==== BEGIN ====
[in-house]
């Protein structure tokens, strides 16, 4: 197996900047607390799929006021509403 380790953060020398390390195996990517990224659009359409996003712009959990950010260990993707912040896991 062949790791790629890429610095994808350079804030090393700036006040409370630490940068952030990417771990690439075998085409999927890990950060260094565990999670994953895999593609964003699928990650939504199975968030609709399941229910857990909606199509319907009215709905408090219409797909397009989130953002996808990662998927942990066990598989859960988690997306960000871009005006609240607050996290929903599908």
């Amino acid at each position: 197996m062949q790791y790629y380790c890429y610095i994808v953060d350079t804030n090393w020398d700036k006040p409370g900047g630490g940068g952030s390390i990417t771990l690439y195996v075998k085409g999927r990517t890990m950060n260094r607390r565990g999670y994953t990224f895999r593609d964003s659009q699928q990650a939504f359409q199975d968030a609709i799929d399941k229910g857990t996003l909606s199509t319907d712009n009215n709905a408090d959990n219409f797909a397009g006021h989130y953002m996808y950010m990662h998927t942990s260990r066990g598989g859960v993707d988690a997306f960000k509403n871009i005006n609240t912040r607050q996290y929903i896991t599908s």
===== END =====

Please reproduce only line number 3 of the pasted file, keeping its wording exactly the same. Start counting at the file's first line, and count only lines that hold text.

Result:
């Amino acid at each position: 197996m062949q790791y790629y380790c890429y610095i994808v953060d350079t804030n090393w020398d700036k006040p409370g900047g630490g940068g952030s390390i990417t771990l690439y195996v075998k085409g999927r990517t890990m950060n260094r607390r565990g999670y994953t990224f895999r593609d964003s659009q699928q990650a939504f359409q199975d968030a609709i799929d399941k229910g857990t996003l909606s199509t319907d712009n009215n709905a408090d959990n219409f797909a397009g006021h989130y953002m996808y950010m990662h998927t942990s260990r066990g598989g859960v993707d988690a997306f960000k509403n871009i005006n609240t912040r607050q996290y929903i896991t599908s």